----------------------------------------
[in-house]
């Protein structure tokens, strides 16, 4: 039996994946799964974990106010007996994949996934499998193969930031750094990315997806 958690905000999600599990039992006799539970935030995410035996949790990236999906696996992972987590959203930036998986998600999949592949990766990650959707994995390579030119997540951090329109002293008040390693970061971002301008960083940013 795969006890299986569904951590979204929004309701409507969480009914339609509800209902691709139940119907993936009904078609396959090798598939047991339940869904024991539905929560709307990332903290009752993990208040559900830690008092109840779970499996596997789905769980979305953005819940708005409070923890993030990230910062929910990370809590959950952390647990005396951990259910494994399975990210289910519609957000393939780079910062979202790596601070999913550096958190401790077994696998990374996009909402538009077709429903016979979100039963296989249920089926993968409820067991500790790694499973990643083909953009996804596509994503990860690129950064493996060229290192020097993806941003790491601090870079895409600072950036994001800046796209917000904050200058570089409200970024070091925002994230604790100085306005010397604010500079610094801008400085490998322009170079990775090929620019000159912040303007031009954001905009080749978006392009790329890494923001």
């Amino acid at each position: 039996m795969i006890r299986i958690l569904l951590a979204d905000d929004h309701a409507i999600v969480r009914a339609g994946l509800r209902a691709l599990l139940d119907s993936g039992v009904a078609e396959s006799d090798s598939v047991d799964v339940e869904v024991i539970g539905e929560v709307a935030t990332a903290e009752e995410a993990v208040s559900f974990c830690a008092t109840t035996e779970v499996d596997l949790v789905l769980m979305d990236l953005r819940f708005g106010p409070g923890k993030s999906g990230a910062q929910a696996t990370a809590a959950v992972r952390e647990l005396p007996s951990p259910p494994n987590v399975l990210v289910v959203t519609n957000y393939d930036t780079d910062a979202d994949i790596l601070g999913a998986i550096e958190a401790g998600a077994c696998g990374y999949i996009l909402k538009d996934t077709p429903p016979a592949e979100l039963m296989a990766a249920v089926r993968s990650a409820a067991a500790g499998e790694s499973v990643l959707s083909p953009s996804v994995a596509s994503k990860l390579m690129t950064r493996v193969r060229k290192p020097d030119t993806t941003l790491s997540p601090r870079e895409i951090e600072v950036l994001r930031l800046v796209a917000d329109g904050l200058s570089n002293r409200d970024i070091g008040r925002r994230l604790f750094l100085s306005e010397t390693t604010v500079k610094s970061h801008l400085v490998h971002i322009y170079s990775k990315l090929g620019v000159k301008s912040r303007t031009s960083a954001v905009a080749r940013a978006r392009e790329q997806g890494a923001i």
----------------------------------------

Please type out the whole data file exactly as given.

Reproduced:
[in-house]
């Protein structure tokens, strides 16, 4: 039996994946799964974990106010007996994949996934499998193969930031750094990315997806 958690905000999600599990039992006799539970935030995410035996949790990236999906696996992972987590959203930036998986998600999949592949990766990650959707994995390579030119997540951090329109002293008040390693970061971002301008960083940013 795969006890299986569904951590979204929004309701409507969480009914339609509800209902691709139940119907993936009904078609396959090798598939047991339940869904024991539905929560709307990332903290009752993990208040559900830690008092109840779970499996596997789905769980979305953005819940708005409070923890993030990230910062929910990370809590959950952390647990005396951990259910494994399975990210289910519609957000393939780079910062979202790596601070999913550096958190401790077994696998990374996009909402538009077709429903016979979100039963296989249920089926993968409820067991500790790694499973990643083909953009996804596509994503990860690129950064493996060229290192020097993806941003790491601090870079895409600072950036994001800046796209917000904050200058570089409200970024070091925002994230604790100085306005010397604010500079610094801008400085490998322009170079990775090929620019000159912040303007031009954001905009080749978006392009790329890494923001």
């Amino acid at each position: 039996m795969i006890r299986i958690l569904l951590a979204d905000d929004h309701a409507i999600v969480r009914a339609g994946l509800r209902a691709l599990l139940d119907s993936g039992v009904a078609e396959s006799d090798s598939v047991d799964v339940e869904v024991i539970g539905e929560v709307a935030t990332a903290e009752e995410a993990v208040s559900f974990c830690a008092t109840t035996e779970v499996d596997l949790v789905l769980m979305d990236l953005r819940f708005g106010p409070g923890k993030s999906g990230a910062q929910a696996t990370a809590a959950v992972r952390e647990l005396p007996s951990p259910p494994n987590v399975l990210v289910v959203t519609n957000y393939d930036t780079d910062a979202d994949i790596l601070g999913a998986i550096e958190a401790g998600a077994c696998g990374y999949i996009l909402k538009d996934t077709p429903p016979a592949e979100l039963m296989a990766a249920v089926r993968s990650a409820a067991a500790g499998e790694s499973v990643l959707s083909p953009s996804v994995a596509s994503k990860l390579m690129t950064r493996v193969r060229k290192p020097d030119t993806t941003l790491s997540p601090r870079e895409i951090e600072v950036l994001r930031l800046v796209a917000d329109g904050l200058s570089n002293r409200d970024i070091g008040r925002r994230l604790f750094l100085s306005e010397t390693t604010v500079k610094s970061h801008l400085v490998h971002i322009y170079s990775k990315l090929g620019v000159k301008s912040r303007t031009s960083a954001v905009a080749r940013a978006r392009e790329q997806g890494a923001i």